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WRX Spotted: Fujikura Ventus Red

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Update (7/8, 7 p.m.) The official word from Fujikura: “Due to the success of Ventus on Tour and in the aftermarket since launching in February, Fujikura has now expanded the Ventus line with an additional launch option powered by Fujikura’s proprietary VeloCore Technology. The new Ventus Red provides golfers with a mid-high launch option with mid spin for more carry distance (the original blue Ventus is classified as a mid-launch, low spin). This profile originally appeared as a prototype on the PGA Tour denoted by a “proto MH” label and was used for testing and player feedback before becoming the official Ventus Red.

“The Ventus Red is designed to achieve slightly more launch and spin than the current profile of Ventus Blue, which originally launched on tour in September 2018 and in the aftermarket in February 2019. Ventus Red has a softer tip section than the current Ventus to achieve more launch. It is designated by a gloss red paint finish to be consistent with our color-coded launch system akin to ATMOS Tour Spec, red being the highest launching of the profiles. VeloCore technology in the Ventus line is a multi-material bias core design that maximizes the MOI and ball speed of your clubhead through the reduction of twist during the swing and at impact, especially on off-center hits. It will be available at over 600 local Fujikura clubfitters nationwide this fall.” end update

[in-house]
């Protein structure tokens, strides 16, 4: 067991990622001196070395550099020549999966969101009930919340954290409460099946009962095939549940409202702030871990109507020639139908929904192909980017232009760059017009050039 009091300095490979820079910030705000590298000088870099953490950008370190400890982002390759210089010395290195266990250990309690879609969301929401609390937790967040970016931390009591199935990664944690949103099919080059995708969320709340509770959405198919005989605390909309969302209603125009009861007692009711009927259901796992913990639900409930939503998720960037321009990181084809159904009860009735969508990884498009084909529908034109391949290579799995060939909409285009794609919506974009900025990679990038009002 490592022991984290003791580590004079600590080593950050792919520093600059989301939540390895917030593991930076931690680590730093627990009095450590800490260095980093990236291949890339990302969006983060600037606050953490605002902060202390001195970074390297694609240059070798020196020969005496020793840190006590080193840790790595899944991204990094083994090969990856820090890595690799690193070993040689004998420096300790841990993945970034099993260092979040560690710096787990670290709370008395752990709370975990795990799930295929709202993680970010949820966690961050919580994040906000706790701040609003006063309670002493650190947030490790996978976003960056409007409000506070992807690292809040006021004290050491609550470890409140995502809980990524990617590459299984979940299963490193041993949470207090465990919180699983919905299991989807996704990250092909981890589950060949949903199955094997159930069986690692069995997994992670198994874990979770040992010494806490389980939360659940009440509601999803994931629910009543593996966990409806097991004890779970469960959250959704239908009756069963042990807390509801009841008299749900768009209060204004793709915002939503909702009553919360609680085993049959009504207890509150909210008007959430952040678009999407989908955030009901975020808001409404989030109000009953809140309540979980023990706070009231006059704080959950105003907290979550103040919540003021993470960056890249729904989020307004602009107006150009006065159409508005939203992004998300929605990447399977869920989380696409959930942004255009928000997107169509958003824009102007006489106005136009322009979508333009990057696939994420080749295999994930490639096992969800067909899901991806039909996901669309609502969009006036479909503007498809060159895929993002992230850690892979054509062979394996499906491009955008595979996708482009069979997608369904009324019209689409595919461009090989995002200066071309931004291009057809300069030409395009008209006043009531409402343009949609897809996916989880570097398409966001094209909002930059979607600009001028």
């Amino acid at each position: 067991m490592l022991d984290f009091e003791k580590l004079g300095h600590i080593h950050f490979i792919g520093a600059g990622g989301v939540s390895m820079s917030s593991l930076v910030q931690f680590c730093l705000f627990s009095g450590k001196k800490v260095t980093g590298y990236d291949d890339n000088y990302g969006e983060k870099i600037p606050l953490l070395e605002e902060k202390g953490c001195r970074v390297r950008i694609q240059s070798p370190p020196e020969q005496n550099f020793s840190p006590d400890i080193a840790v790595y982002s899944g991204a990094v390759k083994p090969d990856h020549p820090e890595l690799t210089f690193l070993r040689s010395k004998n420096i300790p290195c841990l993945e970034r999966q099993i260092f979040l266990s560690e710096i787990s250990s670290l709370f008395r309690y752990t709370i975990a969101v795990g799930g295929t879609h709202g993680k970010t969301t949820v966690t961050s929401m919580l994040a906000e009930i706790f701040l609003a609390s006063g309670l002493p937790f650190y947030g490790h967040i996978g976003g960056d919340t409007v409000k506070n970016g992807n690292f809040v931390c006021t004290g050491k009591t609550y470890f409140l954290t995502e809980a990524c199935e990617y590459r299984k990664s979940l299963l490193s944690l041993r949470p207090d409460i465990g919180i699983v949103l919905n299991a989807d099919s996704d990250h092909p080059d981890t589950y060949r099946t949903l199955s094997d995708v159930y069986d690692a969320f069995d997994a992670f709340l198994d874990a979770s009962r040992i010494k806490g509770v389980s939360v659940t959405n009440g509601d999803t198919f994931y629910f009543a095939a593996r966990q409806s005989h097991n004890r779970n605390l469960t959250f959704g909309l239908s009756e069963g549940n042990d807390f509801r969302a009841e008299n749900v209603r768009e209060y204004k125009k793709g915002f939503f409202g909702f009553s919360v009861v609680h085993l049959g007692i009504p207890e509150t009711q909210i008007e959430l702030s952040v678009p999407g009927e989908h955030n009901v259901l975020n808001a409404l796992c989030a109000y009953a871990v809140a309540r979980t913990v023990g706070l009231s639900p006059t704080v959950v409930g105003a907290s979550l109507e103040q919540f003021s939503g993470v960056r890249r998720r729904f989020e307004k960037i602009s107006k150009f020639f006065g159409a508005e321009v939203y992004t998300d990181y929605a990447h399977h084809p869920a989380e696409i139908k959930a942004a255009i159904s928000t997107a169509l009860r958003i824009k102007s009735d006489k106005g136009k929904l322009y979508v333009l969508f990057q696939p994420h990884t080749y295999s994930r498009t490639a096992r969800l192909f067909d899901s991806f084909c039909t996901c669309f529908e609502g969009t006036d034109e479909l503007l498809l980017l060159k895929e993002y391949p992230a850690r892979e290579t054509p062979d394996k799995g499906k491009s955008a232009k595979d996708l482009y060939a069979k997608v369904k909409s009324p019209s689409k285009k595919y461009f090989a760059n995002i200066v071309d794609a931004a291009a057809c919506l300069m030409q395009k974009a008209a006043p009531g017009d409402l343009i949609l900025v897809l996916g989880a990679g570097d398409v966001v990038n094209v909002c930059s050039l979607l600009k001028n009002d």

In an interesting surprise from this Monday’s preparations at the John Deere Classic, we spotted a new Fujikura Ventus (Red) shaft on the range at TPC Deere Run.

Although we don’t have an official statement yet from Fujikura there are some significant conclusions we can draw from what we already know about the Ventus line and the fact that this new Ventus is, in fact, RED.

How we’re going to react…

Fujikura Ventus Red: What are we dealing with?

First off, the original Ventus is blue—thank you Captain Obvious, and blue in the Fujikura lineup means it’s a mid-launch/spin profile. These profiles are almost always the first to come to market since they fit the largest number of players, and it allows engineers and designers to tweak both up and down for players on either end of the spectrum requiring different profiles.

Speaking to different profiles it wasn’t too long ago that we saw a black version of the Ventus in the bag of Dustin Johnson (WRX Spotted: Ventus Black) the prototype name was LT (Lower Trajectory). Traditionally, a black shaft in the Fujikura line means a stiffer profile meant for more aggressive golfer looking for greater control.

This brings us to the newly spotted red version. Red in the Fujikura lineup means mid-to-high launch and that makes the Ventus Red a great candidate for a fairway wood shaft and those less aggressive swingers of the club, looking for smooth feel and increased carry distance. What we’ve seen are X-flex so maybe not for the “regular” golfers yet, but you might see these in some fairway woods pretty soon.